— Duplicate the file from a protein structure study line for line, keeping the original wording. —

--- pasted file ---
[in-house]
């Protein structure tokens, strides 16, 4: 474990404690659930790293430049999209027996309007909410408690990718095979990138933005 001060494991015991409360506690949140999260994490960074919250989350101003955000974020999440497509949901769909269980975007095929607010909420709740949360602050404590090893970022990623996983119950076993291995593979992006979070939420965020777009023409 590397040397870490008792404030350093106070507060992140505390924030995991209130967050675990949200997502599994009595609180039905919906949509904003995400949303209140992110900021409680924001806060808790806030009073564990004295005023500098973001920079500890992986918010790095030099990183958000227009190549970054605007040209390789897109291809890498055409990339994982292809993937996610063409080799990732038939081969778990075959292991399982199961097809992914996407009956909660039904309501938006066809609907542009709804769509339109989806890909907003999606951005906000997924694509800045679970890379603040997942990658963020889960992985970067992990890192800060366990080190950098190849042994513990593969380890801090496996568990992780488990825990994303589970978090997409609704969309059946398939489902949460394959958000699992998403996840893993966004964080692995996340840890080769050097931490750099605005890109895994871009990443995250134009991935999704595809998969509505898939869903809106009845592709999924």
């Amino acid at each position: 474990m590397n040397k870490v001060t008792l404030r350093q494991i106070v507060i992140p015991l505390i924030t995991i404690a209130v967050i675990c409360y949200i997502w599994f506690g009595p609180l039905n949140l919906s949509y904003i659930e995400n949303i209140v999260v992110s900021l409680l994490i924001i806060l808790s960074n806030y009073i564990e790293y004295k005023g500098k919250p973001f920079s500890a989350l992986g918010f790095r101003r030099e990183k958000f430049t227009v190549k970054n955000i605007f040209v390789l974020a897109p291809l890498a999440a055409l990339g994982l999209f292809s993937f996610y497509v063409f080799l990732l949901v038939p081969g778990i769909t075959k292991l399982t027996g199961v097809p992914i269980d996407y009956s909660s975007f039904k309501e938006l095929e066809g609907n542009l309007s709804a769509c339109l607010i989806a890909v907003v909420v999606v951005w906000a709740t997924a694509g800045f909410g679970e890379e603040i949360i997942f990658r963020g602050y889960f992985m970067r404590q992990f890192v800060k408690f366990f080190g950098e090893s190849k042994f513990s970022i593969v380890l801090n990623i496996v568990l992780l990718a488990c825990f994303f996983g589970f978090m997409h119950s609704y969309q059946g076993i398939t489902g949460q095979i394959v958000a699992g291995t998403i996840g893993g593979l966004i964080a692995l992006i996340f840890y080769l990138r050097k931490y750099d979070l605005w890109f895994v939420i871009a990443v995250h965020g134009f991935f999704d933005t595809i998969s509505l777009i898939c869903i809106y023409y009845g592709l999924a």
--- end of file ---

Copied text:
[in-house]
């Protein structure tokens, strides 16, 4: 474990404690659930790293430049999209027996309007909410408690990718095979990138933005 001060494991015991409360506690949140999260994490960074919250989350101003955000974020999440497509949901769909269980975007095929607010909420709740949360602050404590090893970022990623996983119950076993291995593979992006979070939420965020777009023409 590397040397870490008792404030350093106070507060992140505390924030995991209130967050675990949200997502599994009595609180039905919906949509904003995400949303209140992110900021409680924001806060808790806030009073564990004295005023500098973001920079500890992986918010790095030099990183958000227009190549970054605007040209390789897109291809890498055409990339994982292809993937996610063409080799990732038939081969778990075959292991399982199961097809992914996407009956909660039904309501938006066809609907542009709804769509339109989806890909907003999606951005906000997924694509800045679970890379603040997942990658963020889960992985970067992990890192800060366990080190950098190849042994513990593969380890801090496996568990992780488990825990994303589970978090997409609704969309059946398939489902949460394959958000699992998403996840893993966004964080692995996340840890080769050097931490750099605005890109895994871009990443995250134009991935999704595809998969509505898939869903809106009845592709999924």
């Amino acid at each position: 474990m590397n040397k870490v001060t008792l404030r350093q494991i106070v507060i992140p015991l505390i924030t995991i404690a209130v967050i675990c409360y949200i997502w599994f506690g009595p609180l039905n949140l919906s949509y904003i659930e995400n949303i209140v999260v992110s900021l409680l994490i924001i806060l808790s960074n806030y009073i564990e790293y004295k005023g500098k919250p973001f920079s500890a989350l992986g918010f790095r101003r030099e990183k958000f430049t227009v190549k970054n955000i605007f040209v390789l974020a897109p291809l890498a999440a055409l990339g994982l999209f292809s993937f996610y497509v063409f080799l990732l949901v038939p081969g778990i769909t075959k292991l399982t027996g199961v097809p992914i269980d996407y009956s909660s975007f039904k309501e938006l095929e066809g609907n542009l309007s709804a769509c339109l607010i989806a890909v907003v909420v999606v951005w906000a709740t997924a694509g800045f909410g679970e890379e603040i949360i997942f990658r963020g602050y889960f992985m970067r404590q992990f890192v800060k408690f366990f080190g950098e090893s190849k042994f513990s970022i593969v380890l801090n990623i496996v568990l992780l990718a488990c825990f994303f996983g589970f978090m997409h119950s609704y969309q059946g076993i398939t489902g949460q095979i394959v958000a699992g291995t998403i996840g893993g593979l966004i964080a692995l992006i996340f840890y080769l990138r050097k931490y750099d979070l605005w890109f895994v939420i871009a990443v995250h965020g134009f991935f999704d933005t595809i998969s509505l777009i898939c869903i809106y023409y009845g592709l999924a």